Martyn Brabbins / Flemish Radio Orchestra

Edward Elgar: Symphony No. 1; The Kingdom: Prelude

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AllMusic Review by Blair Sanderson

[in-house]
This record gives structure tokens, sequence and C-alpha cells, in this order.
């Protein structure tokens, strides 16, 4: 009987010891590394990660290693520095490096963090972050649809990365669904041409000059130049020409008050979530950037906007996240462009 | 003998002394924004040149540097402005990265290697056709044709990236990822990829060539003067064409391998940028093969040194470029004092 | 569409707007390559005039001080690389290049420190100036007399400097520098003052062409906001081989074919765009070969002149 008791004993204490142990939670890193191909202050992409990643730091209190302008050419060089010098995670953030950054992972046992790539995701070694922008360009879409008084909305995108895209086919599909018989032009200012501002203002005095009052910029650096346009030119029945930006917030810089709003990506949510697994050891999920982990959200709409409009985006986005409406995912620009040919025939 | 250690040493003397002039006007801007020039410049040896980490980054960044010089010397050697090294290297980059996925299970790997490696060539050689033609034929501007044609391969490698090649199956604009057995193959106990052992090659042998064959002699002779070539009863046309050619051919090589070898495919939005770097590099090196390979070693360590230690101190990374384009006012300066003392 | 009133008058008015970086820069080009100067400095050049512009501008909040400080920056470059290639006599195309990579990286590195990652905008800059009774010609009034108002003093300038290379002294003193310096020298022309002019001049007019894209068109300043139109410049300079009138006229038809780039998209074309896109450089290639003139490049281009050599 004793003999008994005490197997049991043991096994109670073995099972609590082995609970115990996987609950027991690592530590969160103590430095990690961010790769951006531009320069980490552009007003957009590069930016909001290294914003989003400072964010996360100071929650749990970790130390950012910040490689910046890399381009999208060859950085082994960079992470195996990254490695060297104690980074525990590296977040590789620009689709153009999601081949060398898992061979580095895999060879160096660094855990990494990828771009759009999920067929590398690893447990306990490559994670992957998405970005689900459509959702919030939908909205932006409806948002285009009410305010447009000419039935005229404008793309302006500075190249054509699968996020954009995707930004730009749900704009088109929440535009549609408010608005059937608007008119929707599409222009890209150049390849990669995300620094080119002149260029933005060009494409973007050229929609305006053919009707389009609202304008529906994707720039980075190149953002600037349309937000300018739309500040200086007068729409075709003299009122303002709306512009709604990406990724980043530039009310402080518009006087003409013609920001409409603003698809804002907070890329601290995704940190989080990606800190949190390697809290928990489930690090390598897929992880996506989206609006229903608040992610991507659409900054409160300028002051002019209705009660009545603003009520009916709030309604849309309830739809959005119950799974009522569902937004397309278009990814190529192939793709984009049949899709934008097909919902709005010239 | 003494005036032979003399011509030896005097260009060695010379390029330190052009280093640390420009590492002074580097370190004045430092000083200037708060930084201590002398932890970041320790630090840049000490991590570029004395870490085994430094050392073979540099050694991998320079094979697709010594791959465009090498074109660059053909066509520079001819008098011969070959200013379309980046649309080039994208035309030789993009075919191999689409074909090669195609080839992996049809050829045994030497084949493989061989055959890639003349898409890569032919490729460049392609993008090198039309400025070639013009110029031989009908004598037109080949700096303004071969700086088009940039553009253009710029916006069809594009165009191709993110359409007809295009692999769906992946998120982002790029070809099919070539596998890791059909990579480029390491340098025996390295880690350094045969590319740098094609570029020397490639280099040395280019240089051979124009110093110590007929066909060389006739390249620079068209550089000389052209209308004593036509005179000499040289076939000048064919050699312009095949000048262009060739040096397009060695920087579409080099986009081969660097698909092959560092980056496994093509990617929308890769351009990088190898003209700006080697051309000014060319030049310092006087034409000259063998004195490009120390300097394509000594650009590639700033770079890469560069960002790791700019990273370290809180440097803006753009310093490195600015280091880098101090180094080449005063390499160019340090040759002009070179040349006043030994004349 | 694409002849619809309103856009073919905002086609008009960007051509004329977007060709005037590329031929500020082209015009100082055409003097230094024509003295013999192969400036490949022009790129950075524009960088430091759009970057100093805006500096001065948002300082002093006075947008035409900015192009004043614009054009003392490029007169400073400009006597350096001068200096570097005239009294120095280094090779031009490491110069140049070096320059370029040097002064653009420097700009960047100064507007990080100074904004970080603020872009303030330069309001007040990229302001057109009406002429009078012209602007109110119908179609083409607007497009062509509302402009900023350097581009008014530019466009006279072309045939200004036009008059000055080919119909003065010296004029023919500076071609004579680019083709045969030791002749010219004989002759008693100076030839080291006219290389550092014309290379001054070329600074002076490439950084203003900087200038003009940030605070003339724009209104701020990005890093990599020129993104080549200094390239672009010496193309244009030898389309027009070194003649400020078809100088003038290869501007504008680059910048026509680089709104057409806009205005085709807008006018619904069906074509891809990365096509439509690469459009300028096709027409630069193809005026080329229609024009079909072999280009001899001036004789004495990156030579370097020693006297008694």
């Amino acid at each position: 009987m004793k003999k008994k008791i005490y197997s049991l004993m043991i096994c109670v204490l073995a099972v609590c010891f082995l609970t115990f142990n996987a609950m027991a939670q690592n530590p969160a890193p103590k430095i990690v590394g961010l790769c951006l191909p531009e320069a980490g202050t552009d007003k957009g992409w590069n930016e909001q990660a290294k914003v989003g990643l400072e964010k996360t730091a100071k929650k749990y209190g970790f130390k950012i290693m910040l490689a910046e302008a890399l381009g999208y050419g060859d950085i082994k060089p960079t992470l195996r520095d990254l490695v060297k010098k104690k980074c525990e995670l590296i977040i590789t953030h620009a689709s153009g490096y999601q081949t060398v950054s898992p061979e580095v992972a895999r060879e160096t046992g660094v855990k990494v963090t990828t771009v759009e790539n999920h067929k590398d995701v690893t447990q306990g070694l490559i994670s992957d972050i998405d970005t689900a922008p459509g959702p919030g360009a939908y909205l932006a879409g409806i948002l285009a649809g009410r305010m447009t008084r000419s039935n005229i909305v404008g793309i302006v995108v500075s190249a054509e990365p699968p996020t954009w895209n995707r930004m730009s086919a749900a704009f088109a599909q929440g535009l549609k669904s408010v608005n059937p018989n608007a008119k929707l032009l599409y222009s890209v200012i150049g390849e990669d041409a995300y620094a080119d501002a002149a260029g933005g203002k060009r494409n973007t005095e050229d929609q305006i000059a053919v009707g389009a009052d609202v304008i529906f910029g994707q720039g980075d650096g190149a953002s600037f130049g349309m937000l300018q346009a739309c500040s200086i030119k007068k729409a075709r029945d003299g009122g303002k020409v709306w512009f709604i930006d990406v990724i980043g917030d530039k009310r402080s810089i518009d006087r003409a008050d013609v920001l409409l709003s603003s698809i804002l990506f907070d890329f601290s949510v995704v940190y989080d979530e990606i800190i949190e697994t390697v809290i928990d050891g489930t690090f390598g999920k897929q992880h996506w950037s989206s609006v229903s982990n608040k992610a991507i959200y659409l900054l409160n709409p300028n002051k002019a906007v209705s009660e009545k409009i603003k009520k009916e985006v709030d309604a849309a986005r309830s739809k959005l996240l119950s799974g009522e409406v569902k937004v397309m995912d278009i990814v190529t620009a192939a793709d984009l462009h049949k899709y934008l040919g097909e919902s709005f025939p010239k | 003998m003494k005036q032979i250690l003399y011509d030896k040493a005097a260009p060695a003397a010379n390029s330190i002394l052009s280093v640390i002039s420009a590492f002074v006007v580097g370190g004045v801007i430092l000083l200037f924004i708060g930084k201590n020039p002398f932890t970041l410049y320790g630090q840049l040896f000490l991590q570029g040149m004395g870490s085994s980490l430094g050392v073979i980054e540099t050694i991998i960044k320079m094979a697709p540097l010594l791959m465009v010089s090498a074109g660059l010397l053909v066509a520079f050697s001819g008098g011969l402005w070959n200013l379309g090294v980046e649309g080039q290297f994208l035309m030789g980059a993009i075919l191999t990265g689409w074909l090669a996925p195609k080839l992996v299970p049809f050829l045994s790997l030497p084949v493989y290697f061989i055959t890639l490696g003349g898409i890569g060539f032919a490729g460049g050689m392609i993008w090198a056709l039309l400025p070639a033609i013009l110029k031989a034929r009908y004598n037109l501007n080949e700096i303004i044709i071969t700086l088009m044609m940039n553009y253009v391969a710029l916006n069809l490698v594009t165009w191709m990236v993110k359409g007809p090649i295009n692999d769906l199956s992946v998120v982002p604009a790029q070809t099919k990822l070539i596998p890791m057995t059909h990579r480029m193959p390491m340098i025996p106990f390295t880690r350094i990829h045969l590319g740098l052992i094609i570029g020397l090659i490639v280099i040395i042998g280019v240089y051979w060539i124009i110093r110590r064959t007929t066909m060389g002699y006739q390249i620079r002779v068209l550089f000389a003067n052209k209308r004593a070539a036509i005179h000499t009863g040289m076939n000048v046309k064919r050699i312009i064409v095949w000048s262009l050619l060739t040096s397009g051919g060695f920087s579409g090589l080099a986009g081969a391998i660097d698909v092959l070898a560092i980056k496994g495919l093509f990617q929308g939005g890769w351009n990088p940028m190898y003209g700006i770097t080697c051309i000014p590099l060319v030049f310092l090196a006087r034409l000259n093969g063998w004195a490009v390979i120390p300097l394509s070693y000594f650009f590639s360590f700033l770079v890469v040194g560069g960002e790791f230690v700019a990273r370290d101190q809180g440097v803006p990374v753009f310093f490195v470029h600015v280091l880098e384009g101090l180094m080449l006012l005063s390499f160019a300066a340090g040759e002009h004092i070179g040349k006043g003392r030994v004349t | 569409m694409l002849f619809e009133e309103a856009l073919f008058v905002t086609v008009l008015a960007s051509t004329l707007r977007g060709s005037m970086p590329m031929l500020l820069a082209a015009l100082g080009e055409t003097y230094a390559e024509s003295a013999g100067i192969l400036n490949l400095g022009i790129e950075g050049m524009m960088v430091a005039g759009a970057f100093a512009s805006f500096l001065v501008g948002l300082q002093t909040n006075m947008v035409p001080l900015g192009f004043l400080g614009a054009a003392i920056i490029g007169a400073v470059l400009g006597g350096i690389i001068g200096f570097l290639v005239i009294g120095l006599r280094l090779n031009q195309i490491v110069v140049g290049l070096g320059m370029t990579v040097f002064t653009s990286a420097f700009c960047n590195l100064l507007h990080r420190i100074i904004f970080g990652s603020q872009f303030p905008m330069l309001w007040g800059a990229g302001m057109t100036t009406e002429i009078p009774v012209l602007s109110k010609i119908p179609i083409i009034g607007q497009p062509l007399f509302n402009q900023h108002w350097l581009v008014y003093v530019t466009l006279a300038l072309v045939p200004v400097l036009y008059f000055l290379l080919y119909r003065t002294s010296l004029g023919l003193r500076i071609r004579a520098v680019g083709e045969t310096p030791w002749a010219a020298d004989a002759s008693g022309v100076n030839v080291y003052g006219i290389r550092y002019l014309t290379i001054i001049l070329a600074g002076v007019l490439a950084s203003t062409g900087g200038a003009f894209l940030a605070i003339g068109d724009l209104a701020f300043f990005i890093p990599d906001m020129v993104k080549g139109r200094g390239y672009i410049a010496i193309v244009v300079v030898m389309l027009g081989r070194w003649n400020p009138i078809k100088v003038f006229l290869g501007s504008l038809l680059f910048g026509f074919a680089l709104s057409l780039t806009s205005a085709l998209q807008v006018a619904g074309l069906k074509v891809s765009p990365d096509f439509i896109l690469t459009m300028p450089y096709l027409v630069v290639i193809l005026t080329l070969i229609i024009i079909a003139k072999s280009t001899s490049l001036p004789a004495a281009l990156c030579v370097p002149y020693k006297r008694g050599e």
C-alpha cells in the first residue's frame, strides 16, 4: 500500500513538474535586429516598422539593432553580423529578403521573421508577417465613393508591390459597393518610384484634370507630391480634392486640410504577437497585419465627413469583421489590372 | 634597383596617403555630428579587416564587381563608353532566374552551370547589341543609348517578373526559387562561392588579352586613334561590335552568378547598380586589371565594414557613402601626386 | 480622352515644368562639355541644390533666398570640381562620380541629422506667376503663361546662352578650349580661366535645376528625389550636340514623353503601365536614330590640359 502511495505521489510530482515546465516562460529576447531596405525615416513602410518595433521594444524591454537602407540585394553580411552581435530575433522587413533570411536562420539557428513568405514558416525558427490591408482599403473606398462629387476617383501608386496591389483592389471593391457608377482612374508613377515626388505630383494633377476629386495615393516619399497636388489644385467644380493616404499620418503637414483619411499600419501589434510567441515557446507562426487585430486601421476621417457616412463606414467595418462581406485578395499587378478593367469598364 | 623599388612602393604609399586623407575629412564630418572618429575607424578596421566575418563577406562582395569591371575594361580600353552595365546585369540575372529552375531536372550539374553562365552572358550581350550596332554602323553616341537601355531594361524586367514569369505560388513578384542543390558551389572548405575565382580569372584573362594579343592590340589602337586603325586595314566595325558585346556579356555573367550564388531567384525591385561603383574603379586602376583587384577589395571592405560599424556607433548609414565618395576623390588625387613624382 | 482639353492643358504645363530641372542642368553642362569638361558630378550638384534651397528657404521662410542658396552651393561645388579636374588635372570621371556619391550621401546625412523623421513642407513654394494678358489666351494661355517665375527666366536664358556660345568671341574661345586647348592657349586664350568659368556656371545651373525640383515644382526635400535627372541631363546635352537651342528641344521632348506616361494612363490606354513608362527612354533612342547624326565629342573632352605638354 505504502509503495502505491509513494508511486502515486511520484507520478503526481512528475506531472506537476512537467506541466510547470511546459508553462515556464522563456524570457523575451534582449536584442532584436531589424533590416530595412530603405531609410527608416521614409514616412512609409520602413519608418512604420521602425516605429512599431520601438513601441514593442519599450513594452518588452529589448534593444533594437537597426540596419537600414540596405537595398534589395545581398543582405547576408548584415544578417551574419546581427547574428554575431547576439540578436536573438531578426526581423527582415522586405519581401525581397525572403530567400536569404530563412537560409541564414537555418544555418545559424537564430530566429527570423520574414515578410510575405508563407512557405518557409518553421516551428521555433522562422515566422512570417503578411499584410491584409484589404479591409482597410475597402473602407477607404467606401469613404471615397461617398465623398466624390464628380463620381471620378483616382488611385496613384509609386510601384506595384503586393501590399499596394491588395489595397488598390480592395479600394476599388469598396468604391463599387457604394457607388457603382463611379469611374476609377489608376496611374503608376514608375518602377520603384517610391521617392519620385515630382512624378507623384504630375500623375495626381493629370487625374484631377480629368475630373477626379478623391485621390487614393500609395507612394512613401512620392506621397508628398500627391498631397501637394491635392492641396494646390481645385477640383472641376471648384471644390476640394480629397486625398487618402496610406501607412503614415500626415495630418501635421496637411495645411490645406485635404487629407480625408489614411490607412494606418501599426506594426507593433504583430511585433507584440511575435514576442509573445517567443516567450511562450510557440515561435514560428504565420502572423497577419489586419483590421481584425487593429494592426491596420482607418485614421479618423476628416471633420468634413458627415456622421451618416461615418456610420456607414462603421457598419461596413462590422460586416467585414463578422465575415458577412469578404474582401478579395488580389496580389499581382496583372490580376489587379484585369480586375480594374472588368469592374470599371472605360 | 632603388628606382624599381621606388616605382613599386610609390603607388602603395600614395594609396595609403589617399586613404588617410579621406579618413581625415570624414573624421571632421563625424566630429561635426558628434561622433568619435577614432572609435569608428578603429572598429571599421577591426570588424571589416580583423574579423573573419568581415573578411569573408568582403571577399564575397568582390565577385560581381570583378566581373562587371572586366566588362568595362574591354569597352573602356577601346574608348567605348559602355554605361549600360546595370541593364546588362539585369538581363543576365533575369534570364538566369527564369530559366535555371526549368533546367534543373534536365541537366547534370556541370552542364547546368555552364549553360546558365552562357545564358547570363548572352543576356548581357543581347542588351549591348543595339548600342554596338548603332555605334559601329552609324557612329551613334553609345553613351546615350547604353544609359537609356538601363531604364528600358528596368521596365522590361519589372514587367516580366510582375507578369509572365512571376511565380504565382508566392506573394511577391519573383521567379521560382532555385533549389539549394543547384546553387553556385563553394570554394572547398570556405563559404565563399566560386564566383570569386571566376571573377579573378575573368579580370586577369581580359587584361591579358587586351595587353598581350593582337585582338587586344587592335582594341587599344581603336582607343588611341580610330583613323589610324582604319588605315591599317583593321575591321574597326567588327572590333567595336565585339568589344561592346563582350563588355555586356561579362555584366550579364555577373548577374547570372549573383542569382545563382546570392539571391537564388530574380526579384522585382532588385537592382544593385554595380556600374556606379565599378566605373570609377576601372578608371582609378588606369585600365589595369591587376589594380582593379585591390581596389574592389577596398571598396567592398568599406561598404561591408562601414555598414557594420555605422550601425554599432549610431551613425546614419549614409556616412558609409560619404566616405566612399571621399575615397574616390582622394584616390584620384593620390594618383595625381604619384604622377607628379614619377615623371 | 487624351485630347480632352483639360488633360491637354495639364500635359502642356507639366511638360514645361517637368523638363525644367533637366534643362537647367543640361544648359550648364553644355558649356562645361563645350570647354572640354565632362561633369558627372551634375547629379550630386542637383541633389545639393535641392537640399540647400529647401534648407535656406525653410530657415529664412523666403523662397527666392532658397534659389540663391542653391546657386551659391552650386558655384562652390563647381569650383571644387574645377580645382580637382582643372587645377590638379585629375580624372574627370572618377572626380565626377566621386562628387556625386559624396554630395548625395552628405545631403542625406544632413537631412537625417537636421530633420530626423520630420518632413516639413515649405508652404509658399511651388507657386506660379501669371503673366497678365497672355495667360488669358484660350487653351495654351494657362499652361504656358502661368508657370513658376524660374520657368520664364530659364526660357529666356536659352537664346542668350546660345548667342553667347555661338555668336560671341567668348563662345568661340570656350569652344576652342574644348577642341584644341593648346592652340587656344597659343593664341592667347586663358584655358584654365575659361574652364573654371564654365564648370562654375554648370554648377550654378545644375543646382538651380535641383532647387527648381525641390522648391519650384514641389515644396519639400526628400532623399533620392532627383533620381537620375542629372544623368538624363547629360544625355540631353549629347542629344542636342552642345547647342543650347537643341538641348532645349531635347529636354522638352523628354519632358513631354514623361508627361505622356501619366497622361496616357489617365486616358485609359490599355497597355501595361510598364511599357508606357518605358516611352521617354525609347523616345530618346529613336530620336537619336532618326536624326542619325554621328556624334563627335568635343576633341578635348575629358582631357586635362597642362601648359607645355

On this 2007 Glossa release, Martyn Brabbins and the Flemish Radio Orchestra deliver a compelling traversal of Edward Elgar's Symphony No. 1 in A flat major and the robust Prelude from his seldom performed oratorio, The Kingdom, so fans of British symphonic music and audiophiles should take special note of this SACD. Brabbins has established a fine reputation as a conductor of 20th century music, and though his performances of contemporary works might mark him as a champion of the avant-garde and post-modernism, he has also acquired expertise in the Romantic and post-Romantic repertoire. This performance of the Symphony No. 1 may not replace the classic recording by Adrian Boult and the London Philharmonic Orchestra on EMI, but it is still a vital account that holds its own, and the sumptuous sound of the Flemish Radio Orchestra more than makes up for any questions raised by the interpretation. Brabbins takes tempos briskly, and his beat is fairly sharp, even in slower sections, so on the whole this seems like a no-nonsense, cerebral, and unsentimental reading, with little of the wafting languor and veiled quality that made Boult's account feel nostalgic and even haunted by the Edwardian past. Instead, Brabbins' reading seems more up-to-date and direct in declamation, intellectual in argument, and even combative in places, and the impressionistic sweetness that many associate with this work is substituted with a rather dry-eyed sobriety. But the sonorities of this capable orchestra are vibrant and penetrating, and the extreme clarity of the DSD recording allows every note to be heard, even in the densest textures. Admirers of Elgar's masterful orchestration will thrill to hear every detail of the score, and enjoy the fantastic depth of the recording.

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